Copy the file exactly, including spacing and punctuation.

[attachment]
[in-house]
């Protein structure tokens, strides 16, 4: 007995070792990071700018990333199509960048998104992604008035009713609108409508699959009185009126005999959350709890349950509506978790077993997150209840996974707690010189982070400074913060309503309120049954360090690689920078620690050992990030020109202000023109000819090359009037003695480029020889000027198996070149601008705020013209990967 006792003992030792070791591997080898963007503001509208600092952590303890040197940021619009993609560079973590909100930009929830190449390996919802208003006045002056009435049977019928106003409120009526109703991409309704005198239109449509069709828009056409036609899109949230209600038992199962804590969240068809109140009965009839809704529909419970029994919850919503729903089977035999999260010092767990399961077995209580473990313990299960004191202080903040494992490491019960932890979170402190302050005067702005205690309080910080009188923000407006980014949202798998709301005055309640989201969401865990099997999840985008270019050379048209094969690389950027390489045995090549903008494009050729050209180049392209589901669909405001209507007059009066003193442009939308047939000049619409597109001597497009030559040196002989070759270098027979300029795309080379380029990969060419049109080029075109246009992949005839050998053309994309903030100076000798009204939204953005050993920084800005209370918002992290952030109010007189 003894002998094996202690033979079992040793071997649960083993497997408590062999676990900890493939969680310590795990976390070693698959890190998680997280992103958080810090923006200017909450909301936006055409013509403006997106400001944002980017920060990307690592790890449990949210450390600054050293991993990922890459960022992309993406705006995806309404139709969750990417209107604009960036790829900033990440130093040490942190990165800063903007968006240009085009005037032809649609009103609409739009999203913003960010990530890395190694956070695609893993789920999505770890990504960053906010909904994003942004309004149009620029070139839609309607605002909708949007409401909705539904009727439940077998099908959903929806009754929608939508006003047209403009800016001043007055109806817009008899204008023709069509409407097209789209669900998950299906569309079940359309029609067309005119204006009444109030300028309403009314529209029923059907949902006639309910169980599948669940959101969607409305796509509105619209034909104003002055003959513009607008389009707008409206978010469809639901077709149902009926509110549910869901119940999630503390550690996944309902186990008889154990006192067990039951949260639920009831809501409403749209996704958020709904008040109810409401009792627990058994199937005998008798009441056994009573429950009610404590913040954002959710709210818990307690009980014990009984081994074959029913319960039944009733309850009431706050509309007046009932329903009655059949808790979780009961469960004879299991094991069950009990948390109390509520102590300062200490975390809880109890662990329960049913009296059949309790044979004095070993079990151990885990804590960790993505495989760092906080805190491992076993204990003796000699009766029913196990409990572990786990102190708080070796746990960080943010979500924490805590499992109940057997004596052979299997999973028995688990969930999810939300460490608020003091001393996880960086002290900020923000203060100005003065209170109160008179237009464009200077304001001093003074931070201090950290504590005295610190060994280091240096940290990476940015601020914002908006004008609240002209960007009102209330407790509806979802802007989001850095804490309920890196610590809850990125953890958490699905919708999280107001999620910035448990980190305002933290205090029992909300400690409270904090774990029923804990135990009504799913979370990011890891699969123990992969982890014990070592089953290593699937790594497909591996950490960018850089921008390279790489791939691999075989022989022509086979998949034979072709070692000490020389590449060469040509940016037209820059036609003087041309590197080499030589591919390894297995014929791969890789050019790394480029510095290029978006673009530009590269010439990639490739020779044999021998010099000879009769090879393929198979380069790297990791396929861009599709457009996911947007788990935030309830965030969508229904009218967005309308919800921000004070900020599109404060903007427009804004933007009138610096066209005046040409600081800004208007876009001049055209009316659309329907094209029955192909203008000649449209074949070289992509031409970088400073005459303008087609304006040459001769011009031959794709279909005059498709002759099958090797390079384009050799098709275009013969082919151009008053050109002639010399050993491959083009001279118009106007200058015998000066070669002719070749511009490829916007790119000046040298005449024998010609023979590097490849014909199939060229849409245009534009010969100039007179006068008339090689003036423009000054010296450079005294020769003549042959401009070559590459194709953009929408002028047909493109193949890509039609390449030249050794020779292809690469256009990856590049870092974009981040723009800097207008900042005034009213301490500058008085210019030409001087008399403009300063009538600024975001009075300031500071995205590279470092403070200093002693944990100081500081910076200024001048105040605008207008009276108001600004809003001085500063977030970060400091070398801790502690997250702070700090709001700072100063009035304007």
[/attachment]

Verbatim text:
[in-house]
């Protein structure tokens, strides 16, 4: 007995070792990071700018990333199509960048998104992604008035009713609108409508699959009185009126005999959350709890349950509506978790077993997150209840996974707690010189982070400074913060309503309120049954360090690689920078620690050992990030020109202000023109000819090359009037003695480029020889000027198996070149601008705020013209990967 006792003992030792070791591997080898963007503001509208600092952590303890040197940021619009993609560079973590909100930009929830190449390996919802208003006045002056009435049977019928106003409120009526109703991409309704005198239109449509069709828009056409036609899109949230209600038992199962804590969240068809109140009965009839809704529909419970029994919850919503729903089977035999999260010092767990399961077995209580473990313990299960004191202080903040494992490491019960932890979170402190302050005067702005205690309080910080009188923000407006980014949202798998709301005055309640989201969401865990099997999840985008270019050379048209094969690389950027390489045995090549903008494009050729050209180049392209589901669909405001209507007059009066003193442009939308047939000049619409597109001597497009030559040196002989070759270098027979300029795309080379380029990969060419049109080029075109246009992949005839050998053309994309903030100076000798009204939204953005050993920084800005209370918002992290952030109010007189 003894002998094996202690033979079992040793071997649960083993497997408590062999676990900890493939969680310590795990976390070693698959890190998680997280992103958080810090923006200017909450909301936006055409013509403006997106400001944002980017920060990307690592790890449990949210450390600054050293991993990922890459960022992309993406705006995806309404139709969750990417209107604009960036790829900033990440130093040490942190990165800063903007968006240009085009005037032809649609009103609409739009999203913003960010990530890395190694956070695609893993789920999505770890990504960053906010909904994003942004309004149009620029070139839609309607605002909708949007409401909705539904009727439940077998099908959903929806009754929608939508006003047209403009800016001043007055109806817009008899204008023709069509409407097209789209669900998950299906569309079940359309029609067309005119204006009444109030300028309403009314529209029923059907949902006639309910169980599948669940959101969607409305796509509105619209034909104003002055003959513009607008389009707008409206978010469809639901077709149902009926509110549910869901119940999630503390550690996944309902186990008889154990006192067990039951949260639920009831809501409403749209996704958020709904008040109810409401009792627990058994199937005998008798009441056994009573429950009610404590913040954002959710709210818990307690009980014990009984081994074959029913319960039944009733309850009431706050509309007046009932329903009655059949808790979780009961469960004879299991094991069950009990948390109390509520102590300062200490975390809880109890662990329960049913009296059949309790044979004095070993079990151990885990804590960790993505495989760092906080805190491992076993204990003796000699009766029913196990409990572990786990102190708080070796746990960080943010979500924490805590499992109940057997004596052979299997999973028995688990969930999810939300460490608020003091001393996880960086002290900020923000203060100005003065209170109160008179237009464009200077304001001093003074931070201090950290504590005295610190060994280091240096940290990476940015601020914002908006004008609240002209960007009102209330407790509806979802802007989001850095804490309920890196610590809850990125953890958490699905919708999280107001999620910035448990980190305002933290205090029992909300400690409270904090774990029923804990135990009504799913979370990011890891699969123990992969982890014990070592089953290593699937790594497909591996950490960018850089921008390279790489791939691999075989022989022509086979998949034979072709070692000490020389590449060469040509940016037209820059036609003087041309590197080499030589591919390894297995014929791969890789050019790394480029510095290029978006673009530009590269010439990639490739020779044999021998010099000879009769090879393929198979380069790297990791396929861009599709457009996911947007788990935030309830965030969508229904009218967005309308919800921000004070900020599109404060903007427009804004933007009138610096066209005046040409600081800004208007876009001049055209009316659309329907094209029955192909203008000649449209074949070289992509031409970088400073005459303008087609304006040459001769011009031959794709279909005059498709002759099958090797390079384009050799098709275009013969082919151009008053050109002639010399050993491959083009001279118009106007200058015998000066070669002719070749511009490829916007790119000046040298005449024998010609023979590097490849014909199939060229849409245009534009010969100039007179006068008339090689003036423009000054010296450079005294020769003549042959401009070559590459194709953009929408002028047909493109193949890509039609390449030249050794020779292809690469256009990856590049870092974009981040723009800097207008900042005034009213301490500058008085210019030409001087008399403009300063009538600024975001009075300031500071995205590279470092403070200093002693944990100081500081910076200024001048105040605008207008009276108001600004809003001085500063977030970060400091070398801790502690997250702070700090709001700072100063009035304007």